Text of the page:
Bernie Sanders claims 'landslide wins' in Washington and Alaska

The Vermont senator is trying to make up a sizeable lead held by Hillary Clinton

Andrew Buncombe
New York
Saturday 26 March 2016 22:16
Bernie Sanders will have to fight hard in California, where Hillary Clinton is more than a dozen points ahead
Bernie Sanders will have to fight hard in California, where Hillary Clinton is more than a dozen points ahead

Smiling and grinning, Bernie Sanders has claimed two big wins as he pushed on with his attempt to make up ground on his Democratic rival Hillary Clinton in the battle to become the party's presidential nominee.

With most of the vote counted, CNN on Saturday evening projected that Mr Sanders had won the states of Washington and Alaska, adding to his delegate haul. Mr Sanders was leading on 71 per cent in Washington state while Ms Clinton was on 28 per cent.

In Alaska, the Vermont senator had an even bigger margin of victory. He secured 80 per cent, while the former secretary of state won 19 points. The state of Hawaii was holding its caucuses later on Saturday.

Mr Sanders was competing in three Democratic votes on Saturday

Speaking to supporters in Madison, Wisconsin, Mr Sanders said: "I knew that we were going to have a hard time in the Deep South, where people are more conservative. But we knew things were going to improve as we headed West."

To loud, raucous cheers, he added: "We are making significant inroads into Secretary Clinton's lead and we have a path towards victory."

Ms Clinton currently has a significant lead over Mr Sanders in the race for securing the Democratic nomination, going into so-called Western Saturday with 1223 pledged delegates compared to his 920. After the results in Washington and Alaska, Ms Clinton had increased her rally to 1,234 while Mr Sanders total had risen to 956.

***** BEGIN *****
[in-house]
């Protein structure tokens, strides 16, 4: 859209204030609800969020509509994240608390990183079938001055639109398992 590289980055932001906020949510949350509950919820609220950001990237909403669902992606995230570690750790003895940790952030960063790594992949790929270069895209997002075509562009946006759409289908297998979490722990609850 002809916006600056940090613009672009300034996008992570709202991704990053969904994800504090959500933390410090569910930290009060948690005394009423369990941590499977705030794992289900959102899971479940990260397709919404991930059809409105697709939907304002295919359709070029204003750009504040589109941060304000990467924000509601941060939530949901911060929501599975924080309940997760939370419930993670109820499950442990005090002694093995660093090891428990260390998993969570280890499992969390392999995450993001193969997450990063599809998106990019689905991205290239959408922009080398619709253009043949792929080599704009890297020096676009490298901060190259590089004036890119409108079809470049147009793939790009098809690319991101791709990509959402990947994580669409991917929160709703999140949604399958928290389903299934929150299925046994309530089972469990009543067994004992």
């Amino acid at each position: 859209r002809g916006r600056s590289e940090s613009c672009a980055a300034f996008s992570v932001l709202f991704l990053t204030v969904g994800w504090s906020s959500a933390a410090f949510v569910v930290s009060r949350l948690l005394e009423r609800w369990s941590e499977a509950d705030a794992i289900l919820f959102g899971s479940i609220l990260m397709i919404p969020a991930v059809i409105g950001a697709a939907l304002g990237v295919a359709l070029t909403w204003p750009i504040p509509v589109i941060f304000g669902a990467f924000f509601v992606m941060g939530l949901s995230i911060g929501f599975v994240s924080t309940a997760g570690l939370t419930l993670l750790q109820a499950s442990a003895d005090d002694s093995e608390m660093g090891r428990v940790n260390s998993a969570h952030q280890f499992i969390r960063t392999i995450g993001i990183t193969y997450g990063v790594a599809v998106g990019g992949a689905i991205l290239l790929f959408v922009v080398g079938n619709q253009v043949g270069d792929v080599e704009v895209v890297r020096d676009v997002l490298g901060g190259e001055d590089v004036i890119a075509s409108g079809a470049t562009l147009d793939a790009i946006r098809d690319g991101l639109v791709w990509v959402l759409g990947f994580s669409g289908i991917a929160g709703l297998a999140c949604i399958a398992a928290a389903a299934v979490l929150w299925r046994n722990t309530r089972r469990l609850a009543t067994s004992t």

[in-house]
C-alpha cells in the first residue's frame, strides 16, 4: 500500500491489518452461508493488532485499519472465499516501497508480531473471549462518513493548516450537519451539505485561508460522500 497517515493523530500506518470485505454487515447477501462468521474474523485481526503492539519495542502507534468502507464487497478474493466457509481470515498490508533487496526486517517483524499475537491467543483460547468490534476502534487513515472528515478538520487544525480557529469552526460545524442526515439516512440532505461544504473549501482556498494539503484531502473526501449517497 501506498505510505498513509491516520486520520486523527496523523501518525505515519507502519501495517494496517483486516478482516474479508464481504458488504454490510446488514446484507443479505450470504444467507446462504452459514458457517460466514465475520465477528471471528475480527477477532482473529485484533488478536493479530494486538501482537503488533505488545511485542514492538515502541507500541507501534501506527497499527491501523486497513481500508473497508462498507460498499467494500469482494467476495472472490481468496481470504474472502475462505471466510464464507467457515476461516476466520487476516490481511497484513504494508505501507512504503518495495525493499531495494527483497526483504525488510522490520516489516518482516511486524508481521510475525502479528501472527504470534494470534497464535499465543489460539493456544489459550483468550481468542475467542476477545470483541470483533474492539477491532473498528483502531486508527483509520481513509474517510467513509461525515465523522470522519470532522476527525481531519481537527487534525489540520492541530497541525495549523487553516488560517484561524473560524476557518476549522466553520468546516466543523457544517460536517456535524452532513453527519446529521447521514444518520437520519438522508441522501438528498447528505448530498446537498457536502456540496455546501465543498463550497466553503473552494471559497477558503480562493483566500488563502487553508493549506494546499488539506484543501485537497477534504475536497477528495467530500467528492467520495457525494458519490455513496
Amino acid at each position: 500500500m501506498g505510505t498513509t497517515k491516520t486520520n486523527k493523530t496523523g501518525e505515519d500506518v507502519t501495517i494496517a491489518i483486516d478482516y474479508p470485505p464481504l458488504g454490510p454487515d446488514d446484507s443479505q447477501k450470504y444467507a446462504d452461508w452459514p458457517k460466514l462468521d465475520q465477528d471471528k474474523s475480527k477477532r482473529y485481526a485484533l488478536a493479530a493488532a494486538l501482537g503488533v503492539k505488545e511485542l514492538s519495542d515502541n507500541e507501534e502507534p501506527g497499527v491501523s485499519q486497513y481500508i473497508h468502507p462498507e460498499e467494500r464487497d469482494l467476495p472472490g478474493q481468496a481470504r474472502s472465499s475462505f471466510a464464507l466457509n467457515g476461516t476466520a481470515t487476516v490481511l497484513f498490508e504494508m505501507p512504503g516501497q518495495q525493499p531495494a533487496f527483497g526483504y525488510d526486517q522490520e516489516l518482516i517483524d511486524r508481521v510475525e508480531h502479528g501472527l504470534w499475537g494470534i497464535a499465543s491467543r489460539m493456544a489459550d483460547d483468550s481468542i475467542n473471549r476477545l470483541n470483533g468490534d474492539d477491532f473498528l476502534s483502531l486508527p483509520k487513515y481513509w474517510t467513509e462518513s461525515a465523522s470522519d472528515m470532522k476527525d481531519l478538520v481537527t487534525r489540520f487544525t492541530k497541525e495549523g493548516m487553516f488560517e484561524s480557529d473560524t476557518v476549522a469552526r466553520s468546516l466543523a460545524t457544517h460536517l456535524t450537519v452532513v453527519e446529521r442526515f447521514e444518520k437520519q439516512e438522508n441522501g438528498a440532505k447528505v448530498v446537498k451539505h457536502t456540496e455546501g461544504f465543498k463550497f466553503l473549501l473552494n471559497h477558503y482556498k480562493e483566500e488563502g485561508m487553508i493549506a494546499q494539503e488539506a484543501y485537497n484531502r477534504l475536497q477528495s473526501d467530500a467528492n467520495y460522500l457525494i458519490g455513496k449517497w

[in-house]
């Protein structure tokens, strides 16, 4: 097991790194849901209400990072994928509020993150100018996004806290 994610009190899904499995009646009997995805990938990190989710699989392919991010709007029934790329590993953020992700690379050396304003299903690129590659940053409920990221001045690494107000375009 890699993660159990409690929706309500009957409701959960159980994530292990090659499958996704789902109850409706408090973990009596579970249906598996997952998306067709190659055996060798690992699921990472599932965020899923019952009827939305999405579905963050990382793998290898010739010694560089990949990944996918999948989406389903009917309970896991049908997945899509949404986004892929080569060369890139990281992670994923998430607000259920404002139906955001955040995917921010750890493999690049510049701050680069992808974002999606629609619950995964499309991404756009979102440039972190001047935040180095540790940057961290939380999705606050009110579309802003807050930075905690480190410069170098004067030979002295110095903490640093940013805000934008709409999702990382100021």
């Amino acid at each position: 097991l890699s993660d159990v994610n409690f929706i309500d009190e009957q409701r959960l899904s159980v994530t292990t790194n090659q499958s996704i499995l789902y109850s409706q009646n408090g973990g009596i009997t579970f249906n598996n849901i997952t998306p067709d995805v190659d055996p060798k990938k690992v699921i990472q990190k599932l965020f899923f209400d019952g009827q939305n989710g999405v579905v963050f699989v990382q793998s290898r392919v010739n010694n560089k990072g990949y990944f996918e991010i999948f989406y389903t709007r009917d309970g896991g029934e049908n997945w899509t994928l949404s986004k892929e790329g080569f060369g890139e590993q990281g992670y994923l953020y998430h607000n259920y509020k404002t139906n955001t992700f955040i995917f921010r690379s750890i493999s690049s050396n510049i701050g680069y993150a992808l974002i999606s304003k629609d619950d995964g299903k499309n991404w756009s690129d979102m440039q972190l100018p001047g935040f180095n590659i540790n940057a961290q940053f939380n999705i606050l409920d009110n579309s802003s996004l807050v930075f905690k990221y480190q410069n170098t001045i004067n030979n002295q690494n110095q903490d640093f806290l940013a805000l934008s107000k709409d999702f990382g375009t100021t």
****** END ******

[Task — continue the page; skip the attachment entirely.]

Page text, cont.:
Mr Sanders was trying to build on overwhelming victories earlier this week in caucuses in Idaho and Utah.

Hillary Clinton has a sizeable lead over Mr Sanders 

However, he also suffered defeat in Arizona, and although his delegate haul from the three states was 20 higher than that of Ms Clinton, he has failed to make major inroads into her lead.

Both candidates have been campaigning in Washington state. Ms Clinton told supporters in Everett: “We are on the path to the nomination, and I want Washington to be part of how we get there.”

Washington was the biggest prize on Saturday, with 101 pledged delegates available. Hawaii has 25 delegates at stake and Alaska 16.

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